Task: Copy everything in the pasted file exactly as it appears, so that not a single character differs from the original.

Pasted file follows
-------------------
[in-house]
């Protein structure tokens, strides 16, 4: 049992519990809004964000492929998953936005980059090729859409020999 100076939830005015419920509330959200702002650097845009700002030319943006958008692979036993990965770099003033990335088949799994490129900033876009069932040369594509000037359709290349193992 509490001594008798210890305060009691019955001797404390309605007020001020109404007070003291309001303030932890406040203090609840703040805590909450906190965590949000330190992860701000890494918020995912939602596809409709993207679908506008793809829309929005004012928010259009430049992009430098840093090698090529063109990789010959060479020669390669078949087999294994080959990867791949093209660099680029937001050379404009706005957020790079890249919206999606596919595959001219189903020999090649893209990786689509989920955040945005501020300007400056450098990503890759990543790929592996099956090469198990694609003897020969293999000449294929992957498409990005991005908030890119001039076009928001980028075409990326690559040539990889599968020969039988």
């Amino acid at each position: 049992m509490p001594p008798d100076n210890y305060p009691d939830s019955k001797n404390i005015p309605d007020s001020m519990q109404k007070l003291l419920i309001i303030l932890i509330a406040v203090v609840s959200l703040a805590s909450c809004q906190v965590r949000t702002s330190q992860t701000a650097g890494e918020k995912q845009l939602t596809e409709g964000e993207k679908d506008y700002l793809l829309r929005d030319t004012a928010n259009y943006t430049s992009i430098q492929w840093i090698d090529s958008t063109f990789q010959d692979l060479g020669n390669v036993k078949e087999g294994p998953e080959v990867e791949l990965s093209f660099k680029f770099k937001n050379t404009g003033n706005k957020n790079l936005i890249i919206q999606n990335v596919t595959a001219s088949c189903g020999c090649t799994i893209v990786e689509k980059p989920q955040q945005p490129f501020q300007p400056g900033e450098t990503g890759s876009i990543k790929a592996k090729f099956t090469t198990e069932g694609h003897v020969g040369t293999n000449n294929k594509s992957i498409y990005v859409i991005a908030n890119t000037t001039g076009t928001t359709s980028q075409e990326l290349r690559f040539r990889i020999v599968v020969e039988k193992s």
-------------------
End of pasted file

[in-house]
């Protein structure tokens, strides 16, 4: 049992519990809004964000492929998953936005980059090729859409020999 100076939830005015419920509330959200702002650097845009700002030319943006958008692979036993990965770099003033990335088949799994490129900033876009069932040369594509000037359709290349193992 509490001594008798210890305060009691019955001797404390309605007020001020109404007070003291309001303030932890406040203090609840703040805590909450906190965590949000330190992860701000890494918020995912939602596809409709993207679908506008793809829309929005004012928010259009430049992009430098840093090698090529063109990789010959060479020669390669078949087999294994080959990867791949093209660099680029937001050379404009706005957020790079890249919206999606596919595959001219189903020999090649893209990786689509989920955040945005501020300007400056450098990503890759990543790929592996099956090469198990694609003897020969293999000449294929992957498409990005991005908030890119001039076009928001980028075409990326690559040539990889599968020969039988």
């Amino acid at each position: 049992m509490p001594p008798d100076n210890y305060p009691d939830s019955k001797n404390i005015p309605d007020s001020m519990q109404k007070l003291l419920i309001i303030l932890i509330a406040v203090v609840s959200l703040a805590s909450c809004q906190v965590r949000t702002s330190q992860t701000a650097g890494e918020k995912q845009l939602t596809e409709g964000e993207k679908d506008y700002l793809l829309r929005d030319t004012a928010n259009y943006t430049s992009i430098q492929w840093i090698d090529s958008t063109f990789q010959d692979l060479g020669n390669v036993k078949e087999g294994p998953e080959v990867e791949l990965s093209f660099k680029f770099k937001n050379t404009g003033n706005k957020n790079l936005i890249i919206q999606n990335v596919t595959a001219s088949c189903g020999c090649t799994i893209v990786e689509k980059p989920q955040q945005p490129f501020q300007p400056g900033e450098t990503g890759s876009i990543k790929a592996k090729f099956t090469t198990e069932g694609h003897v020969g040369t293999n000449n294929k594509s992957i498409y990005v859409i991005a908030n890119t000037t001039g076009t928001t359709s980028q075409e990326l290349r690559f040539r990889i020999v599968v020969e039988k193992s």